Wednesday, March 21, 2018

I learn the pleasure of teamwork

Read Time: 2 minutes

It was the last load of the day – and a good thing, too, because the sky was dark with the promise of rain.

I was 17, and my truck was loaded to the brim with wheat as I bounced gently over the plowed field on my way to the granary some 20 miles away. I felt the first tire go – a slight shift in the rear of the truck – without knowing what it was. The second failure was more dramatic. The bed hit the dirt hard; my truck stopped dead. I leaped out of the cab to find that the weight of the load had driven the axle into the dirt, and the bed was on the ground on the side that had lost both of the dual wheels.

Then it started to rain.

I ran the mile back to the combine and the rest of the crew, where Abe yelled his instructions: “Ted, use the Jeep; go to the shop and grab the jacks and as many blocks as she’ll hold. Get back here as fast as you can. Dave, get the empty truck. You and John cover the load with the tarp and start transferring it. We’ve got to save that wheat.”

We moved.

When I got back to the broken truck Abe had the buried axle almost uncovered. Dave and John had half the wheat moved to the other truck, lightening the load considerably. The first squall had passed, but a second was on the way. The surface of the dirt had turned to mud and Abe was covered in it, but it didn’t slow his efforts.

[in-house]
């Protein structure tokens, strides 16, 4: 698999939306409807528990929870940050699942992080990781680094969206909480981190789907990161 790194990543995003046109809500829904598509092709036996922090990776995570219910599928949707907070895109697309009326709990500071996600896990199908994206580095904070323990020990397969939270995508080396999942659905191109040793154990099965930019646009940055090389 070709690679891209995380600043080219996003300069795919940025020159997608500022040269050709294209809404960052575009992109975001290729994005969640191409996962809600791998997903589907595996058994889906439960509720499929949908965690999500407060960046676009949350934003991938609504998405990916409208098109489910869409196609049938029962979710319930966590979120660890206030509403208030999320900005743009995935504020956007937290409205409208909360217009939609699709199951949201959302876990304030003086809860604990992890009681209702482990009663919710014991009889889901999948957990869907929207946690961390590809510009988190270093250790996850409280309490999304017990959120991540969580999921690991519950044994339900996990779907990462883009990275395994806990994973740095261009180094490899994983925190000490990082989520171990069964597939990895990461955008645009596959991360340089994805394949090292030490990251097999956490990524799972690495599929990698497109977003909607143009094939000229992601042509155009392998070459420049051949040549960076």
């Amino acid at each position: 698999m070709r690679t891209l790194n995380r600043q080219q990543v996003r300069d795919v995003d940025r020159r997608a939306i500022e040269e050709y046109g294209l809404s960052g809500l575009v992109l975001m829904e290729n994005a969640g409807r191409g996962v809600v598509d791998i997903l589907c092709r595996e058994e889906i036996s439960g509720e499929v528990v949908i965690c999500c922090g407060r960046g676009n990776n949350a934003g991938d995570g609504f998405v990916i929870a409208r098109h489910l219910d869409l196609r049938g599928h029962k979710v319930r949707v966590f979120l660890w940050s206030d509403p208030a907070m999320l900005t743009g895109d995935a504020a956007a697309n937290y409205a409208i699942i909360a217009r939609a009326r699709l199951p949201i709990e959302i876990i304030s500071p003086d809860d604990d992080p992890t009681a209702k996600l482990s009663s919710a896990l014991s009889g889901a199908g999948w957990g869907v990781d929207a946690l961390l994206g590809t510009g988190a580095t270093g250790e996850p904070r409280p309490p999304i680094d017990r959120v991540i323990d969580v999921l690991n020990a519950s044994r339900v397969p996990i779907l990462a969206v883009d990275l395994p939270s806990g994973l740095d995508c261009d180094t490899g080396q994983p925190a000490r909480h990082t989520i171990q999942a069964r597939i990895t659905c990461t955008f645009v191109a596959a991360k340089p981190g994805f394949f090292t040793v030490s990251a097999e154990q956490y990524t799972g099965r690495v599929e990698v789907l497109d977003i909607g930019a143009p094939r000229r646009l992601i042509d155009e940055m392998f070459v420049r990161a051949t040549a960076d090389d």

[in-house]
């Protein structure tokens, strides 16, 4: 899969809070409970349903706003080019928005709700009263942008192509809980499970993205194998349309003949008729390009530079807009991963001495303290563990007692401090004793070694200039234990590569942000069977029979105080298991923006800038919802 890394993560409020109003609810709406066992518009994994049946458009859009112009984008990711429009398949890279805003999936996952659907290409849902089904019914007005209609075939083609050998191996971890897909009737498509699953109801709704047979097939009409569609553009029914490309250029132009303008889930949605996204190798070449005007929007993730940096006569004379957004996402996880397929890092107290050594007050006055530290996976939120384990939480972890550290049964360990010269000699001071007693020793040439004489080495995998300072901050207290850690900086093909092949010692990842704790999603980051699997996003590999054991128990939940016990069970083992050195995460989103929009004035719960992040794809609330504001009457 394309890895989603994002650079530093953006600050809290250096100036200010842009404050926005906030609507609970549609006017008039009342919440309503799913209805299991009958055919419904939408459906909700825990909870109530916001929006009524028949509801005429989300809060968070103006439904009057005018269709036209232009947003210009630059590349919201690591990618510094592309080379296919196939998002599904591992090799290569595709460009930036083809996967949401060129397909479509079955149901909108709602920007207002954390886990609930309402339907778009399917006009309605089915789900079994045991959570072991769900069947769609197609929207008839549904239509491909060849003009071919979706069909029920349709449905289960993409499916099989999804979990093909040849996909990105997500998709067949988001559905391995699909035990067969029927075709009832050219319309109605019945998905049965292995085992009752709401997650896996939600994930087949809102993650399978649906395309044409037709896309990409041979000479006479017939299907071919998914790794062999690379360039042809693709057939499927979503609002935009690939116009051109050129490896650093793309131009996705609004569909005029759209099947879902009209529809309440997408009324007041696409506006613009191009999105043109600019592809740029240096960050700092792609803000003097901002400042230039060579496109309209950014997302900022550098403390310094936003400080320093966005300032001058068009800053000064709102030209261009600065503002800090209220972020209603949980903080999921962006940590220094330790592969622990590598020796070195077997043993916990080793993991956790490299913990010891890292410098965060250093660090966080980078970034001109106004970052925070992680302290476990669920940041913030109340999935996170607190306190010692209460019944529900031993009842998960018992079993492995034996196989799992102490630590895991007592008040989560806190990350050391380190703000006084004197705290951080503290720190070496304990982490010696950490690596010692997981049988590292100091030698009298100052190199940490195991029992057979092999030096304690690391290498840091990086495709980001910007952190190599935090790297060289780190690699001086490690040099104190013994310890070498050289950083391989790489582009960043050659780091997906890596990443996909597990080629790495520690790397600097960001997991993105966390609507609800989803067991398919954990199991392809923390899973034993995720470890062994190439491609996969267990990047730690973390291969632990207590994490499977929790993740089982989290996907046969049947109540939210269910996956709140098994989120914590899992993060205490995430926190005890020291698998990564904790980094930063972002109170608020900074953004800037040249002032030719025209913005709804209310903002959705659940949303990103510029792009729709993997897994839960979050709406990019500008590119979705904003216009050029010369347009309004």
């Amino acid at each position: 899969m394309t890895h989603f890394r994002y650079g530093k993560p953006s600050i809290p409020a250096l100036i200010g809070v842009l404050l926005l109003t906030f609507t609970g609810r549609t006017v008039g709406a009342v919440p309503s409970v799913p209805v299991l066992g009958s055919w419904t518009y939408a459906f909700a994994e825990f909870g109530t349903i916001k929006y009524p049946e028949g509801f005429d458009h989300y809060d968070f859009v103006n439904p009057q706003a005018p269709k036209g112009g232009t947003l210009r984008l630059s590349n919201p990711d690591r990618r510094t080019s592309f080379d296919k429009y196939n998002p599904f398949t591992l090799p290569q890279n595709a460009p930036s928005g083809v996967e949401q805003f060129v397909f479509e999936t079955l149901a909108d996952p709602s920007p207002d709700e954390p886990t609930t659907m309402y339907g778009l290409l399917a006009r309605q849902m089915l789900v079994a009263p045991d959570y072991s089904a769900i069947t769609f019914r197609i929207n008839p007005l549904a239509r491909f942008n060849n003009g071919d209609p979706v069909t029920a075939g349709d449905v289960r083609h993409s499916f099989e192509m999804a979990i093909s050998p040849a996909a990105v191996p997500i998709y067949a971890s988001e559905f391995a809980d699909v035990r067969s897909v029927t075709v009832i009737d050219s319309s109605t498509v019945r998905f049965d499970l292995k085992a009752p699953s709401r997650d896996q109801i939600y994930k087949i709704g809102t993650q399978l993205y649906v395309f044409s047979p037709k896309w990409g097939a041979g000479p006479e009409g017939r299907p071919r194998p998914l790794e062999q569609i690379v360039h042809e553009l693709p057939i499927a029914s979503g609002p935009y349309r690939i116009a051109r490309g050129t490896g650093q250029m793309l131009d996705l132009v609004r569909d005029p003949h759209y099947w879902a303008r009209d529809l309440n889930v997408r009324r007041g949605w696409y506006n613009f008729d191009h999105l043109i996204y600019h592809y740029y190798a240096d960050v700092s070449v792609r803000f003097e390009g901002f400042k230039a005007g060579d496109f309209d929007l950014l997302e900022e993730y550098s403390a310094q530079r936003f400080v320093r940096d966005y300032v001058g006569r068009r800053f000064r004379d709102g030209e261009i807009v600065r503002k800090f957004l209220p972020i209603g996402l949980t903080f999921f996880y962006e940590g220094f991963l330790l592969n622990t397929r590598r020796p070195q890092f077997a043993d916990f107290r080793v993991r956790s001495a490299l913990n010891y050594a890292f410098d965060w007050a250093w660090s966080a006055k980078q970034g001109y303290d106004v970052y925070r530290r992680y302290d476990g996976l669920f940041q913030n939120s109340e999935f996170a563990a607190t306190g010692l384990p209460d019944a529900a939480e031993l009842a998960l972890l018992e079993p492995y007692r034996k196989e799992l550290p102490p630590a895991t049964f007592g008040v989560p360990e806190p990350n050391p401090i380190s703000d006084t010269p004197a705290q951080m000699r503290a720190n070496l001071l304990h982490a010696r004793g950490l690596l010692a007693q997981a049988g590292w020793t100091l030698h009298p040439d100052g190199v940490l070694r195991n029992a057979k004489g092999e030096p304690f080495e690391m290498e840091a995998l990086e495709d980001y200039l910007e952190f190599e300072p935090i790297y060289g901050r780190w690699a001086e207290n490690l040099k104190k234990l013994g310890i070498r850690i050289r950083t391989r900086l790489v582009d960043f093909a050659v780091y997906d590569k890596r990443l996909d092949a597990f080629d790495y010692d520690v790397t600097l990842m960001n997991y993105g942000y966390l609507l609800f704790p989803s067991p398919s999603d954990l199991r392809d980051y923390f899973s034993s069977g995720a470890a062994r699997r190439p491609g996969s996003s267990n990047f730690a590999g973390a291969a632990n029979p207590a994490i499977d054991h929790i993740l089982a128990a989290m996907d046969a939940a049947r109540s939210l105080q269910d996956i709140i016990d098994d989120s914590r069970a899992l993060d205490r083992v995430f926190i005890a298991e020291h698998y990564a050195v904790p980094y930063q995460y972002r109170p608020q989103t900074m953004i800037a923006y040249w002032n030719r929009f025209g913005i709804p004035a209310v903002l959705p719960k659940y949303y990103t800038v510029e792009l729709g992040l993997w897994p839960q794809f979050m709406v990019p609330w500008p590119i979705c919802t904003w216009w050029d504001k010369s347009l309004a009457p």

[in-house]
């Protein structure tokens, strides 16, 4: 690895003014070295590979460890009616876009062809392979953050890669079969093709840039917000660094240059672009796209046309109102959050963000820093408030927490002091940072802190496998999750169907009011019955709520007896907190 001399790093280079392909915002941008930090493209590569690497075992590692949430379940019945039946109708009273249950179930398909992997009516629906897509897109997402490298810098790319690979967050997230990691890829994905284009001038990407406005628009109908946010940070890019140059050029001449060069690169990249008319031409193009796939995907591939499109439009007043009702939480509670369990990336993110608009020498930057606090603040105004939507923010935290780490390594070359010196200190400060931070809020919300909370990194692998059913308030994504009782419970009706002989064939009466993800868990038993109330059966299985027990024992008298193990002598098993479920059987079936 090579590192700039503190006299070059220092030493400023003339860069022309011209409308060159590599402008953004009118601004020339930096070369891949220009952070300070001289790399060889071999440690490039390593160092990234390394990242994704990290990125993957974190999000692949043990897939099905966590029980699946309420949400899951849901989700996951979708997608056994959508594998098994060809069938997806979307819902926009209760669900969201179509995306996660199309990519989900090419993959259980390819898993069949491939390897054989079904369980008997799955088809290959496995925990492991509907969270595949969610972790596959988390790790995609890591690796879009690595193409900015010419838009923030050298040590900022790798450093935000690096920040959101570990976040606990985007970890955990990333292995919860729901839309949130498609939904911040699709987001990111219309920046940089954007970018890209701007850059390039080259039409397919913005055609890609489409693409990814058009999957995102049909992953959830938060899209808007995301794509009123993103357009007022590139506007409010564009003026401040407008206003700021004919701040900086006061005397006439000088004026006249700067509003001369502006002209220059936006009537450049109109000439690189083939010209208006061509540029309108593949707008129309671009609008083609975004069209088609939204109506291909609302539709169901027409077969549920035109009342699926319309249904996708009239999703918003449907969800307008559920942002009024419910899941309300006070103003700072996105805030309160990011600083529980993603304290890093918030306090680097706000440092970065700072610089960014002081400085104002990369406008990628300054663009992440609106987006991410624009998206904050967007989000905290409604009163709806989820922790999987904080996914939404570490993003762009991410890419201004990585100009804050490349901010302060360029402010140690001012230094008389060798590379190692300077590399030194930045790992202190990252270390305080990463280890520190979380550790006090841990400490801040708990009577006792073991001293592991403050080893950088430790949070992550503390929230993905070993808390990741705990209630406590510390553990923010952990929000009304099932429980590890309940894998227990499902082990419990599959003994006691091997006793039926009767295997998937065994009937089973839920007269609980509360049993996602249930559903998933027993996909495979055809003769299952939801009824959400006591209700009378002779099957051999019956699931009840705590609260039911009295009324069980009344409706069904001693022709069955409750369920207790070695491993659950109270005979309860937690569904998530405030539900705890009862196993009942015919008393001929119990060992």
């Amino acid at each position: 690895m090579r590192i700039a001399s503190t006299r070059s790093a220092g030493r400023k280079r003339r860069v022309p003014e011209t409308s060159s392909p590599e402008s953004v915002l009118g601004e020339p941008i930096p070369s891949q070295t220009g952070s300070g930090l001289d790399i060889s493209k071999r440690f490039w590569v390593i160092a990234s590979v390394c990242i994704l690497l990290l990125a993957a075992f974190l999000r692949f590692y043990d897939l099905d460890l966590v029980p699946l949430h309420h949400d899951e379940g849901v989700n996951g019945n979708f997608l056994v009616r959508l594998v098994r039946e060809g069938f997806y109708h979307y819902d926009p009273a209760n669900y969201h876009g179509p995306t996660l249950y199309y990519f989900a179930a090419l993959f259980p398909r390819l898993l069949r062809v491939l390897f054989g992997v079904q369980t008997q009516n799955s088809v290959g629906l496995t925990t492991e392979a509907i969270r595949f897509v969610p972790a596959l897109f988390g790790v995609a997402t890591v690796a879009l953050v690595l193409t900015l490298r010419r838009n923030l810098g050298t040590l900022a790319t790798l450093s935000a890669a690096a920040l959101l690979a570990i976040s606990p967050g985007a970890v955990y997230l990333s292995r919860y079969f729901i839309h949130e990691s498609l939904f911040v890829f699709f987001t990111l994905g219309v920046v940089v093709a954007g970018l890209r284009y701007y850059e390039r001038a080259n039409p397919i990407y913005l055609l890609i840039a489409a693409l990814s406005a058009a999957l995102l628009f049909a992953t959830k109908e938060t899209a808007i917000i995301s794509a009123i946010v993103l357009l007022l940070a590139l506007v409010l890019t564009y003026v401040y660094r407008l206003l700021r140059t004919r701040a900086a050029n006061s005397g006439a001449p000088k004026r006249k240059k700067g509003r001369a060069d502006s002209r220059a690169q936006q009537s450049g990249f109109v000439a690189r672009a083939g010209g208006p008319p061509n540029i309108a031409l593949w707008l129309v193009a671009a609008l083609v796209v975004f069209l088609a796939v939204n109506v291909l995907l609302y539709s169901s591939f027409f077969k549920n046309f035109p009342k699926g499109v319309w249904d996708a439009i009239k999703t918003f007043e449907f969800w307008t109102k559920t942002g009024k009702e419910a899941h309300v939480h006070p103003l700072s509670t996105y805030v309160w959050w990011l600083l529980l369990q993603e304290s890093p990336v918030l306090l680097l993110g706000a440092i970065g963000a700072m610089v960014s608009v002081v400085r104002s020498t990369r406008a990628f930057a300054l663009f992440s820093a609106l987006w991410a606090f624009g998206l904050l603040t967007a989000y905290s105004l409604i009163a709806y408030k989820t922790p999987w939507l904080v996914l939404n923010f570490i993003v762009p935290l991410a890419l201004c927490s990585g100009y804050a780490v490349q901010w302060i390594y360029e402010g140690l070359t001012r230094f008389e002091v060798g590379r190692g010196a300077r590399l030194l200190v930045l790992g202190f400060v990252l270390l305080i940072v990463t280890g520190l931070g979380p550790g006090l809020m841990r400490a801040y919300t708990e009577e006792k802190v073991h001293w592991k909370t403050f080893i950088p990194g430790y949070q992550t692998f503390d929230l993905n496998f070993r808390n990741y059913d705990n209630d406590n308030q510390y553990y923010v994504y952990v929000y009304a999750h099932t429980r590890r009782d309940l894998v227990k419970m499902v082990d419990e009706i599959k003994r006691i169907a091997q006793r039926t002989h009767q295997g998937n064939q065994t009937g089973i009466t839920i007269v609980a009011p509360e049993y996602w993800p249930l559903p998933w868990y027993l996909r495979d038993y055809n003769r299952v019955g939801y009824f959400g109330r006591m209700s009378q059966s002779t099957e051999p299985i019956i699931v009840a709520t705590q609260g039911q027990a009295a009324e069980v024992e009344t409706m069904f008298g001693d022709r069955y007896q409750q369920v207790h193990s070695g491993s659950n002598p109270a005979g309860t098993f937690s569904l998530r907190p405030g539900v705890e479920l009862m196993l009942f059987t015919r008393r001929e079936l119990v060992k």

Abe had discovered that the wheel studs had snapped. They looked like they had crystallized. From age? From years of overload? Who knew. I was relieved; I was afraid my driving had caused the wheels to fall off.

Abe began the careful process of jacking and blocking. Inch by inch, he raised the truck until it was high enough to block up the axle, so he could remove the remains of the wheel studs and thread new ones into the axle flange.

Dave, John and I finished transferring the load. I drove the load to Central Ferry, relieved to arrive before closing and thrilled to be part of a team that knew how to move with care and speed in recovering from a disaster that could have cost the farm thousands in lost income from spoiled wheat. Thrilled to be working like a man. Included, needed, and contributing just like the other man on the team.

This is how I discovered the pleasure of teamwork

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